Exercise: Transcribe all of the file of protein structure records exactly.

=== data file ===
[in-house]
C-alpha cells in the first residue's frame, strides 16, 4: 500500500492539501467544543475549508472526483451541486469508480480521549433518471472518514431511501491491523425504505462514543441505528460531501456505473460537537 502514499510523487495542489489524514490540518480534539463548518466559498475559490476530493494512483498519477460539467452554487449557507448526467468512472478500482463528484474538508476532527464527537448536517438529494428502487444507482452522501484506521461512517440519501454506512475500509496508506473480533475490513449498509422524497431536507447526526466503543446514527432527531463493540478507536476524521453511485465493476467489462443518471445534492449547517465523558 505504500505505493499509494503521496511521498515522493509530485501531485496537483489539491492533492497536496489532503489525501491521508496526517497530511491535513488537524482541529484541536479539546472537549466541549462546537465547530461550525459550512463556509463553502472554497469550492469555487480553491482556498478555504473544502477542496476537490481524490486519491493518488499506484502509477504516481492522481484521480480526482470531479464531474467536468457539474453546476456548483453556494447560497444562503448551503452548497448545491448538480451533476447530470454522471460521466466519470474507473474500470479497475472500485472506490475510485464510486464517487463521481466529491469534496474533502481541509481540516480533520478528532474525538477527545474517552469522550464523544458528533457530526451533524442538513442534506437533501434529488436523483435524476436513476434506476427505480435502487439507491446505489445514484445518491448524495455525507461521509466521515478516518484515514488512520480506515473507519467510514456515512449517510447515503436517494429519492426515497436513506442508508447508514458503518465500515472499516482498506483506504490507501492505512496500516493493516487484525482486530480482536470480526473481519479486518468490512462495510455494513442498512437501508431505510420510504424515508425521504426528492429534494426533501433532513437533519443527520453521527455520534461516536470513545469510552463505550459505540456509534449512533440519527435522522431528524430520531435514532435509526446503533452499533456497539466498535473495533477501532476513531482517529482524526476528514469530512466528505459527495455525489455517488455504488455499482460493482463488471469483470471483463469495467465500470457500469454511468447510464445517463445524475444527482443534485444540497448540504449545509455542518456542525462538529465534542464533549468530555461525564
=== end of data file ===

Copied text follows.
[in-house]
C-alpha cells in the first residue's frame, strides 16, 4: 500500500492539501467544543475549508472526483451541486469508480480521549433518471472518514431511501491491523425504505462514543441505528460531501456505473460537537 502514499510523487495542489489524514490540518480534539463548518466559498475559490476530493494512483498519477460539467452554487449557507448526467468512472478500482463528484474538508476532527464527537448536517438529494428502487444507482452522501484506521461512517440519501454506512475500509496508506473480533475490513449498509422524497431536507447526526466503543446514527432527531463493540478507536476524521453511485465493476467489462443518471445534492449547517465523558 505504500505505493499509494503521496511521498515522493509530485501531485496537483489539491492533492497536496489532503489525501491521508496526517497530511491535513488537524482541529484541536479539546472537549466541549462546537465547530461550525459550512463556509463553502472554497469550492469555487480553491482556498478555504473544502477542496476537490481524490486519491493518488499506484502509477504516481492522481484521480480526482470531479464531474467536468457539474453546476456548483453556494447560497444562503448551503452548497448545491448538480451533476447530470454522471460521466466519470474507473474500470479497475472500485472506490475510485464510486464517487463521481466529491469534496474533502481541509481540516480533520478528532474525538477527545474517552469522550464523544458528533457530526451533524442538513442534506437533501434529488436523483435524476436513476434506476427505480435502487439507491446505489445514484445518491448524495455525507461521509466521515478516518484515514488512520480506515473507519467510514456515512449517510447515503436517494429519492426515497436513506442508508447508514458503518465500515472499516482498506483506504490507501492505512496500516493493516487484525482486530480482536470480526473481519479486518468490512462495510455494513442498512437501508431505510420510504424515508425521504426528492429534494426533501433532513437533519443527520453521527455520534461516536470513545469510552463505550459505540456509534449512533440519527435522522431528524430520531435514532435509526446503533452499533456497539466498535473495533477501532476513531482517529482524526476528514469530512466528505459527495455525489455517488455504488455499482460493482463488471469483470471483463469495467465500470457500469454511468447510464445517463445524475444527482443534485444540497448540504449545509455542518456542525462538529465534542464533549468530555461525564